Trade globalization can also influence health when people interact with each other and may spread transmittable diseases such as COVID-19 and HIV that create risks to people’s health. Correspondingly, pollution generated due to trade directly influences public health (5). For example, highly developed economies used to export harmful materials to lower-income economies; such material contains waste of electronics that discharge toxicants (6). It is estimated that almost 700,000 people have died in Western Europe due to pollution linked with goods imported from China. The high spread of a tropical illness such as malaria in lower-income economies deteriorates health and trade (7). This indicates that traders are not ideal in disease-prevalent areas because these areas can create risks for both health and trade segments. Long-term upsurges in life expectancy are another significant channel in trade globalization (8).

Many economists believe that trade openness enhances well-being by improving average incomes and economic development (9). The people in the health community having lower-income economies are more unconvinced toward the influence of free trade. In this group, trade liberalization is alleged to adversely affect the so-called “determinants of health” such as the environmental, economic, and social conditions that affect the health of populations and individuals (10). In the literature, it is also argued that trade liberalization directly harms people’s health by increasing economic insecurity and income inequality, by raising the accessibility of harmful processed foods, and by damaging the environment (11, 12). Academics of public health usually condemn bilateral and multilateral free trade agreements as encouraging a “neoliberal agenda” that enforces obligatory privatizations of health services and improperly stringent standards of rational property protection on the poor people (13). These arguments highlight the harmful health influences of increased trade openness, of which globalization of trade is an imperative determinant.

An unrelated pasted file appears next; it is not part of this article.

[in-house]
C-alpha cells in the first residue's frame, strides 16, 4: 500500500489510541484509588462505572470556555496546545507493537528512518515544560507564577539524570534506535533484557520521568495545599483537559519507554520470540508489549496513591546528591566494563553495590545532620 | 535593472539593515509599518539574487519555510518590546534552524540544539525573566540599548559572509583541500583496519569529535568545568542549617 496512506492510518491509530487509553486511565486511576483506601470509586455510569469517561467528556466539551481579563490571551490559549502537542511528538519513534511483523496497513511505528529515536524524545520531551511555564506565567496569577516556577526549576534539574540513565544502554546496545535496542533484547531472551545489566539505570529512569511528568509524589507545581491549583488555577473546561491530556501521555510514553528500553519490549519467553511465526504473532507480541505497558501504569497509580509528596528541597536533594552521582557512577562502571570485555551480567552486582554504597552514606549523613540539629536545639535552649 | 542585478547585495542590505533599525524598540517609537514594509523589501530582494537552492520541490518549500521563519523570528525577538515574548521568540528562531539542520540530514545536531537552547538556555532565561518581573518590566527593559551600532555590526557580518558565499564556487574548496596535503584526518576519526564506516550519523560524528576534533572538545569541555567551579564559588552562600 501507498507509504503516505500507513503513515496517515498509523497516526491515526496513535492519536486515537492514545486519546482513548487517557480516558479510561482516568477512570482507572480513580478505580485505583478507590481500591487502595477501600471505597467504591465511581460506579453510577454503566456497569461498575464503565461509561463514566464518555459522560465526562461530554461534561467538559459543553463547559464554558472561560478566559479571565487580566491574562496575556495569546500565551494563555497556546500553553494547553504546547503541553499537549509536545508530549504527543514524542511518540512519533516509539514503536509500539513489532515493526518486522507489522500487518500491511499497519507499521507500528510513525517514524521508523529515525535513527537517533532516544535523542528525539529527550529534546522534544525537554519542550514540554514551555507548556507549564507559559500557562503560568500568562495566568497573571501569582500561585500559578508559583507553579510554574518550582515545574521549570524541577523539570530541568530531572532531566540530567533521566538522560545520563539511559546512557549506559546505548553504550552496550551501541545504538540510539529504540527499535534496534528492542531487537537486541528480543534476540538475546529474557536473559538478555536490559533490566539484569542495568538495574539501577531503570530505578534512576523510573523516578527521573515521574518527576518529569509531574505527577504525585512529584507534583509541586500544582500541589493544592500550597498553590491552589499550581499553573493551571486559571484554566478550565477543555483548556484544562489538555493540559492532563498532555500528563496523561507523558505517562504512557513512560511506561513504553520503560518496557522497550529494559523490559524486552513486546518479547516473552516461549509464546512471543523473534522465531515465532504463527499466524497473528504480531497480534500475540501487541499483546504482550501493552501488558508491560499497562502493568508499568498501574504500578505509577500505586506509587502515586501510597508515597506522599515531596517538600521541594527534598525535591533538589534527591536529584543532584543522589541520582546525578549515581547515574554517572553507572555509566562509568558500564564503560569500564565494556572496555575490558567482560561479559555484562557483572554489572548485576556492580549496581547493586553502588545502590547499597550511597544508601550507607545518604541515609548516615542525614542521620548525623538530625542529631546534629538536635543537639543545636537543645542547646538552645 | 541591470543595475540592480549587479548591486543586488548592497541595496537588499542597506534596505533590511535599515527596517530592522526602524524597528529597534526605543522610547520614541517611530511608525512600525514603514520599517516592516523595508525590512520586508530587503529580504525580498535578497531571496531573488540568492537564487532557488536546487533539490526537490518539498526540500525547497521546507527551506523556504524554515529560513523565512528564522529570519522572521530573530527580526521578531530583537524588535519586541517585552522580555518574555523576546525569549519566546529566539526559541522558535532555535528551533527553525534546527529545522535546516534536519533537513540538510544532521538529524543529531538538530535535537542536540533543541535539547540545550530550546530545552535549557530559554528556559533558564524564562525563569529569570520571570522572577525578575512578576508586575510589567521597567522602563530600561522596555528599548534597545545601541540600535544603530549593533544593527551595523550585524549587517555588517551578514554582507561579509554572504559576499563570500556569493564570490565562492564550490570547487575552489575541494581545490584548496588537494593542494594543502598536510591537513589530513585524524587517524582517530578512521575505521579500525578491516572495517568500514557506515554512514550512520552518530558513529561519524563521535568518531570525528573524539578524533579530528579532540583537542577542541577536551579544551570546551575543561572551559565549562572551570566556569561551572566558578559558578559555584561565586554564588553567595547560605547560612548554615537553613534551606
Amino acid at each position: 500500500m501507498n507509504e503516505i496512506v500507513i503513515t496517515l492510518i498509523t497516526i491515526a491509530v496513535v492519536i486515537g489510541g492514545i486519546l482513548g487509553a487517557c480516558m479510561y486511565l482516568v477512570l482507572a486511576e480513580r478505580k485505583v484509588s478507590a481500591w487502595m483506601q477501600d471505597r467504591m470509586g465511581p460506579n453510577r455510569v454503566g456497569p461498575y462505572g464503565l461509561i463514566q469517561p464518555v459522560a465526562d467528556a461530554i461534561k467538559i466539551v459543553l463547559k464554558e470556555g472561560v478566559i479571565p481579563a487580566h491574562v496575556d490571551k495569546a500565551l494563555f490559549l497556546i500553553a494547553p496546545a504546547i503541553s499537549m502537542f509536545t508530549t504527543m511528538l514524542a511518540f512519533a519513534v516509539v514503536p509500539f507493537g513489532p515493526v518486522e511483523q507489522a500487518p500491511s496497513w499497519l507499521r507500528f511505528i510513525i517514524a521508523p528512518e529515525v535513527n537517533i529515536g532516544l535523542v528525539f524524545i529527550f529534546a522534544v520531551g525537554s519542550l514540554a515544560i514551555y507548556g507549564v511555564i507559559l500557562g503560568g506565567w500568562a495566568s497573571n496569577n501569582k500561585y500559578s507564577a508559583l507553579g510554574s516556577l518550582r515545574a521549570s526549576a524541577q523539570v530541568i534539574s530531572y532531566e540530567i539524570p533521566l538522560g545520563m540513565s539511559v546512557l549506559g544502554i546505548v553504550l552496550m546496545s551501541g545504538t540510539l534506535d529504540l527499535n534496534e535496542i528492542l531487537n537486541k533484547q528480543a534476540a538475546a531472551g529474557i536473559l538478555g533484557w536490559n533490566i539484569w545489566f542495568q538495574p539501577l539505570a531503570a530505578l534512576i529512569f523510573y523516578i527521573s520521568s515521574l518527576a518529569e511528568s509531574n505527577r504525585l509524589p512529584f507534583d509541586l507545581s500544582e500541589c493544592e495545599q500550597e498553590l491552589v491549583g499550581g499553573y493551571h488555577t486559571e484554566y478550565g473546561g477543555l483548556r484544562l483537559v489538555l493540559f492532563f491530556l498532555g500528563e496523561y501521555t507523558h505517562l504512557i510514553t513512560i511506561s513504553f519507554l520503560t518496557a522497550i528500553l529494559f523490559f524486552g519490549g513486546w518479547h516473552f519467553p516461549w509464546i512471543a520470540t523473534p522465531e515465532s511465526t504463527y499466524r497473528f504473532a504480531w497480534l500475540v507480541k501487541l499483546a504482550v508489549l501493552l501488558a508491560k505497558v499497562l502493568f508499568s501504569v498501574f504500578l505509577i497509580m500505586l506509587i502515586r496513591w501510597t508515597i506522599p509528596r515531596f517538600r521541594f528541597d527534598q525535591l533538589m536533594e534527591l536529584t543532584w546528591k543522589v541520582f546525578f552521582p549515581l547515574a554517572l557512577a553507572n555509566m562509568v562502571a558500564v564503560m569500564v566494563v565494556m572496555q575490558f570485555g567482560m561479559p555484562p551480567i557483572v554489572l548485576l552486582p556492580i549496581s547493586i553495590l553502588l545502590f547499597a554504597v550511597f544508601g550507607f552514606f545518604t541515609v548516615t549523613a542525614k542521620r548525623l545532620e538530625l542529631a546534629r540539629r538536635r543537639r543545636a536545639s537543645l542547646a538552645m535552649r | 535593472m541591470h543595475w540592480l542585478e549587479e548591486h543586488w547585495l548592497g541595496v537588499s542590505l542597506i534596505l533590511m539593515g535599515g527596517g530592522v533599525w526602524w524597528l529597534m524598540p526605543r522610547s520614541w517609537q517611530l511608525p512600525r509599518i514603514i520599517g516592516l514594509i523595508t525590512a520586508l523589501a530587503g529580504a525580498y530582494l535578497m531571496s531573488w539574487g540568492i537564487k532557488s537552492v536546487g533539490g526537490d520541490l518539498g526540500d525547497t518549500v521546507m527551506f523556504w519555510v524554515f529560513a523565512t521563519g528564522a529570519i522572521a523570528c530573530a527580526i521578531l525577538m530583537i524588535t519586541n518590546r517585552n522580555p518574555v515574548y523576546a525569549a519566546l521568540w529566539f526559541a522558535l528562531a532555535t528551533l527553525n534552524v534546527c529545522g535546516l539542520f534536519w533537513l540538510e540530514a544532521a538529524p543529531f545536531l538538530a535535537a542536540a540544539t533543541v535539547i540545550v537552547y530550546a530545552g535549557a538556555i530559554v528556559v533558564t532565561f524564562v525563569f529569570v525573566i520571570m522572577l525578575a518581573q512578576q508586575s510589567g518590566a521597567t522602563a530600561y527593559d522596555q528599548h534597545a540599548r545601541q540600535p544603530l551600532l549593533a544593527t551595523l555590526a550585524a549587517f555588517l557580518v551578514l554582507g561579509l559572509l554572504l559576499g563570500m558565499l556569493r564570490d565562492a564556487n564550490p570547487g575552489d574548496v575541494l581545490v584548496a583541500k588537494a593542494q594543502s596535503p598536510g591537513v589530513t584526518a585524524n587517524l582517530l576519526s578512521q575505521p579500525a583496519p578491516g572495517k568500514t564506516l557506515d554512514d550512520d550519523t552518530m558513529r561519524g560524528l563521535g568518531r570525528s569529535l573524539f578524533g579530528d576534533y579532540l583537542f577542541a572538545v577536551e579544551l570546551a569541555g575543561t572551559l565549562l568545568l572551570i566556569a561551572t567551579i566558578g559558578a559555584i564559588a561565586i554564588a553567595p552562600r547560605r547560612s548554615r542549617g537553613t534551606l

Over the last three decades, a noteworthy development in information and communication technologies (ICTs) has designed new sources of invention and knowledge diffusion. ICT can serve as a catalyst in increasing the productivity of many industries, promoting economic growth (14). Among the different proxies of ICT, the most vital is the internet that can help to connect billions of people and is considered a key source to diffuse knowledge (15). In this context, a report published by OECD (16) is worth mentioning, and it states that “the internet, as a connector on a massive scale, provides the opportunity to access and share knowledge in ways that were previously not possible.” The primary feature of the internet is that it has improved the ability to promote invention and information at a universal level at a much higher speed than expected. As a result of this, it is more likely that knowledge will become a proxy of the international public good.